Use this URL to cite or link to this record in EThOS: https://ethos.bl.uk/OrderDetails.do?uin=uk.bl.ethos.531367
Title: HRM in transition : Chinese HR managers talk
Author: Guan, Weiwei
ISNI:       0000 0004 2703 3072
Awarding Body: University of Surrey
Current Institution: University of Surrey
Date of Award: 2010
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Abstract:
This research aims to ascertain how HR managers in China perceive their roles under China's economic transition period from a state-controlled economy to a market economy. There has been a tendency for studies of Chinese HRM to be dominated by survey-based methods and quantitative techniques and whilst these have provided helpful cross-sectional insights they have generally failed to capture how the practice of HRM is experienced from the perspective of Chinese managers themselves. An examination of the literature shows that both in the context of Chinese HRM, and HRM more generally, the lack of detailed qualitative research has left gaps in terms of HR managers' perceptions of their role, most notably in terms of its emotional dimensions (especially important in the Chinese context of guanxi practices) and its status as part of a career pattern. This research therefore adopts an exploratory approach that aims to provide tentative explanations of patterns that emerge from detailed semi-structured interviews with Chinese HR managers (38 managers from 26 diverse companies). Analysis of this data revealed three groups of respondents, defined according to their HR role descriptions: Restricted Functional; Professional Functional; and Strategic Partners. These groups are compared and contrasted in terms of their HR practices, the ways in which they handle emotions, and their career anchors. In each case a distinctive pattern emerges which appears to reflect a complex combination of individual aspirations and structural factors, the latter particularly associated with the hierarchical structure of the organizations concerned and the ways in which power is exercised. The study contributes to knowledge of HRM in six ways: 1. It supports studies that claim ownership may not be the main determining factor in shaping Chinese HRM practices; 2. It shows a tension in the debates about the role of HR managers in relation to employee care and advocacy; 3. It makes a valuable contribution to the role of emotion in HR work; 4. It contributes to showing the significance of guanxi practices within Chinese organizations; 5. The study contributes to the area of HR career development which has been seen to be largely unresearched in any form; 6. Finally, it contributes to knowledge of HRM in China by filling an important gap in the form of the lack of qualitative studies of Chinese managers. By presenting a view of the nature and roles of Chinese HR work through the words of Chinese HR managers themselves, this study presents a body of rich data that provides a very unusual insight into the experiences of a group that has been widely explored from the 'outside' but has been given little opportunity to 'speak for itself.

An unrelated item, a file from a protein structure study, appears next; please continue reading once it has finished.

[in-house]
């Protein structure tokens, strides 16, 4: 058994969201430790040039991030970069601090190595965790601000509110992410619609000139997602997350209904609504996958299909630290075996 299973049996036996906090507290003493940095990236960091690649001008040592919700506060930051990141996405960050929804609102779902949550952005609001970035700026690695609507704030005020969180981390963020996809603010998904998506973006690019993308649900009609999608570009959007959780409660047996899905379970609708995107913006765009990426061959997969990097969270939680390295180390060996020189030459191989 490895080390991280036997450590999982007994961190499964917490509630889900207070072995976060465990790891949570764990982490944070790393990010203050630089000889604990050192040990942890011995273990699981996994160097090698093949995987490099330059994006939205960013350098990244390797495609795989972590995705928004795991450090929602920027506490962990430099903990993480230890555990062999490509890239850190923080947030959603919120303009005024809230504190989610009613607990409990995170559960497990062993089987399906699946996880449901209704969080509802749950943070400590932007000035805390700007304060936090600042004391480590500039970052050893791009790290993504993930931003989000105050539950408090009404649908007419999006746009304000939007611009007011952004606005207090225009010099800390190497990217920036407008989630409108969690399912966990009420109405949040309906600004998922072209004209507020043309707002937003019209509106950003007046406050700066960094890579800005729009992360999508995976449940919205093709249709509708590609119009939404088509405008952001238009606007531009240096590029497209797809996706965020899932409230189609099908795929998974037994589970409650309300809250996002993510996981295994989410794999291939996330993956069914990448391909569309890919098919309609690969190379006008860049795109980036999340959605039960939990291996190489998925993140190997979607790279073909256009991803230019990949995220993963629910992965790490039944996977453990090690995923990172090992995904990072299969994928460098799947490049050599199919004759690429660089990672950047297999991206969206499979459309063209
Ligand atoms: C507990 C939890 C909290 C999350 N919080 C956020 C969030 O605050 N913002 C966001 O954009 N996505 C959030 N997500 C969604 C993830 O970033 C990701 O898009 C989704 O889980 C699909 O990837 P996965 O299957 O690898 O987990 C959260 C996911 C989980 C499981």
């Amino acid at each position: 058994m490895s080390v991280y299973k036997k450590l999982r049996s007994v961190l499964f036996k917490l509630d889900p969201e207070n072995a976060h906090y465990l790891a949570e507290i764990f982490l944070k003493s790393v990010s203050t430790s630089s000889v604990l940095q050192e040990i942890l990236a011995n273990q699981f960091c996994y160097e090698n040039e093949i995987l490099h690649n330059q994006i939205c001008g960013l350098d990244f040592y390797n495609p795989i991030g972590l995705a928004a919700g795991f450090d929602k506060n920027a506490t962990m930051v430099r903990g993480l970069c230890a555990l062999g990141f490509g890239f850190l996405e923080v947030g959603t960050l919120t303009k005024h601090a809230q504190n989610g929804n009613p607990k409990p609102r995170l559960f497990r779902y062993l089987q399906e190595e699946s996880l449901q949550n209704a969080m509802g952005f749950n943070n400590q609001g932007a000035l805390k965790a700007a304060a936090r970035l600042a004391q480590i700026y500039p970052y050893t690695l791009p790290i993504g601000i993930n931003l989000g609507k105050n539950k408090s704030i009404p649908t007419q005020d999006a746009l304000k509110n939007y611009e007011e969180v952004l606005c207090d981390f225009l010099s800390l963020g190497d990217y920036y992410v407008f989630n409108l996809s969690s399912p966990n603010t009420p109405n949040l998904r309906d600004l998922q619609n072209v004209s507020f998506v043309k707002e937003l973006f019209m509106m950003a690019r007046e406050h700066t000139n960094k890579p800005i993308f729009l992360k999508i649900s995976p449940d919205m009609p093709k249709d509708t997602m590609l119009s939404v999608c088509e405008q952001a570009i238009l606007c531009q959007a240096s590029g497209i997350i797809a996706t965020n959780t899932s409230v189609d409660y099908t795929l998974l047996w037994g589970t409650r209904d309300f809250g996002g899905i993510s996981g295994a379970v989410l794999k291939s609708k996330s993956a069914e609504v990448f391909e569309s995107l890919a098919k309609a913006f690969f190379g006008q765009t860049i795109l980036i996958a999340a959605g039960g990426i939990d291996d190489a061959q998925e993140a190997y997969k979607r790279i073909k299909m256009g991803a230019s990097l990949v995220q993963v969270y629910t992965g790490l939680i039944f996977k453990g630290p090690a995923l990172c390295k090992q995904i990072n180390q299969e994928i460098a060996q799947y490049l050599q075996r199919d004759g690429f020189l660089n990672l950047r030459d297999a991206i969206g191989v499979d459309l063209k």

Supervisor: Not available Sponsor: Not available
Qualification Name: Thesis (Ph.D.) Qualification Level: Doctoral
EThOS ID: uk.bl.ethos.531367  DOI: Not available
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